Year after year, the Pac-10 has had one giant albatross to deal with. That blasted basketball tournament.
The Pac-10 tournament has always been a bit of a disaster. The conference already had the perfect round-robin format (each team plays every other team twice) in the regular season. But that regular season ultimately got watered down by the automatic bid earned from what amounted to a single elimination contest for a tourney bid, regardless of the quality of the opponent.
Still, that's not what made it the worst. What made it the worst was the Staples Center.
The Wednesday-Thursday night format already made it difficult for fans of all the fanbases to attend. No one wants to travel to Los Angeles and spend half the week hanging out downtown. It's no New York City, not even an Atlanta. Very hard to convince people to put up with the hassle of tackling the gridlock of the urban sprawl that's LA for one week.
As a result, the conference's ultimate tournament was contested in front of crowds that would have had trouble filling high school gymnasiums. Last year's Pac-10 title game had a grand 12,000 seats sold, and FAR LESS people showing up for the game. There was a 15,000 ticket decline with regards to total attendance from 2009 to 2010, and the figures were likely not much better the following year.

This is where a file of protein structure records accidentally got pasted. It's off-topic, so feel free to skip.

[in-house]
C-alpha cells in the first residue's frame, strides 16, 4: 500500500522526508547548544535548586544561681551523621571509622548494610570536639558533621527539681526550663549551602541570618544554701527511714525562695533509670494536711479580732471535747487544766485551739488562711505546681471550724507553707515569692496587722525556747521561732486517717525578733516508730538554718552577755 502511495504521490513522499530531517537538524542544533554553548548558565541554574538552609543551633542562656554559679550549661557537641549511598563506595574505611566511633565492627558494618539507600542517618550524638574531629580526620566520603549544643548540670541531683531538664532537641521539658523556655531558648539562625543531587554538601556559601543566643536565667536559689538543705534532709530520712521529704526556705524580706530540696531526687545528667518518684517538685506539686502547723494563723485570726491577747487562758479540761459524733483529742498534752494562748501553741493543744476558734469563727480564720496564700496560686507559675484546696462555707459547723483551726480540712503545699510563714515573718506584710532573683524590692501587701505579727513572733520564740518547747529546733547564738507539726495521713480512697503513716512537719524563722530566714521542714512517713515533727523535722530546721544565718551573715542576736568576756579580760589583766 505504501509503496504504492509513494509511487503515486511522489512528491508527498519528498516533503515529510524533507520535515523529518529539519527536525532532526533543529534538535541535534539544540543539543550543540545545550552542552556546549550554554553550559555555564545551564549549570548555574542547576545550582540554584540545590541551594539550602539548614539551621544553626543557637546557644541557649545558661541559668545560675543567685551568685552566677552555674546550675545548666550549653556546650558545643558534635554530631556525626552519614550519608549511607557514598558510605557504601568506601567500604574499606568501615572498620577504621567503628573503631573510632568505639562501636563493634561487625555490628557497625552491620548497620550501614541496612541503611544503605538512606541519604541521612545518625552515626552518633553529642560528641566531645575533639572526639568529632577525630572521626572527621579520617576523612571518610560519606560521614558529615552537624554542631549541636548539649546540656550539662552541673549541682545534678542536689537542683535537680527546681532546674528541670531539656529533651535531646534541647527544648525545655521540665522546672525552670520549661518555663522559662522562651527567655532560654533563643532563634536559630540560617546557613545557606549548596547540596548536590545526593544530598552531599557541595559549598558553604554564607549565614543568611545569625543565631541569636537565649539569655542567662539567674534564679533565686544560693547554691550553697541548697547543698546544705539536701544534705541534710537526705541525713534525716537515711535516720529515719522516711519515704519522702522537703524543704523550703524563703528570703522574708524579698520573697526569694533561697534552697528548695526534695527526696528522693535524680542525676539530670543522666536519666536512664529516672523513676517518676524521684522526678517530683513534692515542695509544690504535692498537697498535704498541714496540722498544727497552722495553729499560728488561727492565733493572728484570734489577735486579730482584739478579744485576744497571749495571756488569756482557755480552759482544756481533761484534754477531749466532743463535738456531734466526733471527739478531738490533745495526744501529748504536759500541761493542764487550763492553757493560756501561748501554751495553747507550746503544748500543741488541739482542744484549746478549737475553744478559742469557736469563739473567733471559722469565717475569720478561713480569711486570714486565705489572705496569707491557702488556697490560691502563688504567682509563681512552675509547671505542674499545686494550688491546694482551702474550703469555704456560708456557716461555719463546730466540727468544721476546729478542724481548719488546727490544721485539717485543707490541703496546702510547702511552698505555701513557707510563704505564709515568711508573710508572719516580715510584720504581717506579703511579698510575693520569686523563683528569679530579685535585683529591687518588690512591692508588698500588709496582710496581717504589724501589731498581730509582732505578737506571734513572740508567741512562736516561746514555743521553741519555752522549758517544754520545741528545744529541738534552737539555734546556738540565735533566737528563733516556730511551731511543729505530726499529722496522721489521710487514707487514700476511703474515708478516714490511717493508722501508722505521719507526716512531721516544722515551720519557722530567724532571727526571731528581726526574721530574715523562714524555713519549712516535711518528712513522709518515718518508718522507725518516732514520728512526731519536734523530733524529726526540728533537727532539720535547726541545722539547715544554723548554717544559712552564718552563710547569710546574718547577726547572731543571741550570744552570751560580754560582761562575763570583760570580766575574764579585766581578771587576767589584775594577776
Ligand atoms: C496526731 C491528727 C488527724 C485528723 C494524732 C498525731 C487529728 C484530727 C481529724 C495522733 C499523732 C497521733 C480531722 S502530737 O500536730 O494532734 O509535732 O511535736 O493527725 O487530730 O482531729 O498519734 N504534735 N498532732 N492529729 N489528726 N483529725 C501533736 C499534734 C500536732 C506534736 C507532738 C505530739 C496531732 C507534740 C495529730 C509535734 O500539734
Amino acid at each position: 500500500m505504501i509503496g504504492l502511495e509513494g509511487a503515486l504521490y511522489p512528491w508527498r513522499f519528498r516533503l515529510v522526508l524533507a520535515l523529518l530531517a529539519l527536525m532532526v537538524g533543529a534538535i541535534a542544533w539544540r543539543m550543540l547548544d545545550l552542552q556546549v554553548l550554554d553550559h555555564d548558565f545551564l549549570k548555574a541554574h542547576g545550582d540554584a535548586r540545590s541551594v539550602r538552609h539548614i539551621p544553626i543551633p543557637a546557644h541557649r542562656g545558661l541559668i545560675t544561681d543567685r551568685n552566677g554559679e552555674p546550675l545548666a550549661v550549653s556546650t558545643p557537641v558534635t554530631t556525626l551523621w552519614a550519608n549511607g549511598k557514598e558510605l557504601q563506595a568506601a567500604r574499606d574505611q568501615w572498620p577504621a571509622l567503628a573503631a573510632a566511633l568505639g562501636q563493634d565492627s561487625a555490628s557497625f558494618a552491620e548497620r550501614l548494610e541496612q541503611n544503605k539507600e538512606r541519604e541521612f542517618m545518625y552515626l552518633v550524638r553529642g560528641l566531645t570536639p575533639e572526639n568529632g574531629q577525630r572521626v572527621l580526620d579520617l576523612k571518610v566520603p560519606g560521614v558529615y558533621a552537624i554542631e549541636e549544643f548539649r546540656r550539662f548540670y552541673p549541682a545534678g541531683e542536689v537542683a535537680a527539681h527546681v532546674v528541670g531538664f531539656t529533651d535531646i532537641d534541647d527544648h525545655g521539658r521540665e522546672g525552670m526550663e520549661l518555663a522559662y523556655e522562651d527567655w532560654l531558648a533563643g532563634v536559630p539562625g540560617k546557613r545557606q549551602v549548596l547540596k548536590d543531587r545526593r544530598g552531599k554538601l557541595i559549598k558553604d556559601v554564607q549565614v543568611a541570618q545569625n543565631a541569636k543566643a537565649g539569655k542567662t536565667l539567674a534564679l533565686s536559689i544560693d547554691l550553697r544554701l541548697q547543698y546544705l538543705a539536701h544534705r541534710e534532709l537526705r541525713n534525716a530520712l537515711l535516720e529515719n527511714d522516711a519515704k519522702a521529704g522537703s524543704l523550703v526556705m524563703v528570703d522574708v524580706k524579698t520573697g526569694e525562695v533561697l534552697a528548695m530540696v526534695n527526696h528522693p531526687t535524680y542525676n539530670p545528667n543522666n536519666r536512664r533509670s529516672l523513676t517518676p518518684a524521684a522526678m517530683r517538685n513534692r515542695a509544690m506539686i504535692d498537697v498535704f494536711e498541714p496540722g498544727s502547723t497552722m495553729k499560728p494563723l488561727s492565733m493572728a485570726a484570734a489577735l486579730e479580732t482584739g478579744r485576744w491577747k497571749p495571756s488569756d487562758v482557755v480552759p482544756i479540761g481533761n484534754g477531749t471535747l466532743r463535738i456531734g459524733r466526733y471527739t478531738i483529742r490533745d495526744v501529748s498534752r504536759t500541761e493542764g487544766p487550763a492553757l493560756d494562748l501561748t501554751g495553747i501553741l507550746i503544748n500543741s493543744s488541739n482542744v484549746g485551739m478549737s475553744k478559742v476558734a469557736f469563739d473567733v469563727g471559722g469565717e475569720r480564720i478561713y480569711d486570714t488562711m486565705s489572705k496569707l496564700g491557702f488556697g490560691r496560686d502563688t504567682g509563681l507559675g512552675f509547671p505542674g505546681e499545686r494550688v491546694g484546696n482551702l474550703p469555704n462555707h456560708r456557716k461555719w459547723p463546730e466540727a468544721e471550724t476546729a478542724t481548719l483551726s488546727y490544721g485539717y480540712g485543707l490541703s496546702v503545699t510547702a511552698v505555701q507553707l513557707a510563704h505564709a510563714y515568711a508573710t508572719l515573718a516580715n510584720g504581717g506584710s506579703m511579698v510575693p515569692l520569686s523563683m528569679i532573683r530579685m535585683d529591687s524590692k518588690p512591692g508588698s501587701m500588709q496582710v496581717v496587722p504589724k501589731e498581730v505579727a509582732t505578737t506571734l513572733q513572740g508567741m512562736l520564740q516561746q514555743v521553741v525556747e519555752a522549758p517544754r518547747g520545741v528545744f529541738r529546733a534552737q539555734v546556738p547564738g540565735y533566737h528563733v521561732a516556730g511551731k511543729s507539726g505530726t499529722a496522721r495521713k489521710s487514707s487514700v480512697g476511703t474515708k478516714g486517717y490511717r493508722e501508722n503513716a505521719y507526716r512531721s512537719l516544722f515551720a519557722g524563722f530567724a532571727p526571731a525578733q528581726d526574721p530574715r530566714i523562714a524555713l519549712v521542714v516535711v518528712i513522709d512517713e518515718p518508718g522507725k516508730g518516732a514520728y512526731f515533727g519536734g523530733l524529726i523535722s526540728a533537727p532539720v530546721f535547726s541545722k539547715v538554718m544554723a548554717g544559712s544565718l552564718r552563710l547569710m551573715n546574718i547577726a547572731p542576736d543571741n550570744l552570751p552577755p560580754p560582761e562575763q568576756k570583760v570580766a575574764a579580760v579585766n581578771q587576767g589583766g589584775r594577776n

So now that we have a Pac-12, a brand new TV contract, and an expiring deal with regards to the current tournament setup, Larry Scott (in all his infinite wisdom) is ready to change it all up, turning the tournament from terrible to tantalizing!
"An empty stadium looks awful on TV," he says. He has faced that problem with the conference’s postseason basketball tournament, which has been played at the Staples Center in Los Angeles to less than packed houses; the conference is strongly considering moving the tournament to the MGM Grand (MGM) in Las Vegas. "People will travel to Las Vegas," Scott says.
MGM seems like a strange place to contest a tournament (I know they have prize fights, but a basketball arena?); Orleans or Thomas Mack seem like better venues. Nevertheless, putting it right in the Strip does make it as easy as possible for fans to enjoy the game. It would be a fun first-year experiment for the conference to try out. Fans will come out, they'll be happy to spend a week in Vegas, and if their team loses, they'll be happier to stick around and soak up the sights, sounds, and salary dumps on the slots. It'll be a strong packed audience, and it'll be something TV will love to soak up. Who can turn down Vegas in the spring?
If rotating sites are not going to happen, this is probably the best alternative for everyone. Los Angeles is clearly a death trap and there seems to be no consensus on how well fans will travel from one site to another. Vegas is the safe option, and not at all a bad opportunity for the conference to try out when the new TV contract kicks out.
Anything but Staples at this point would suffice.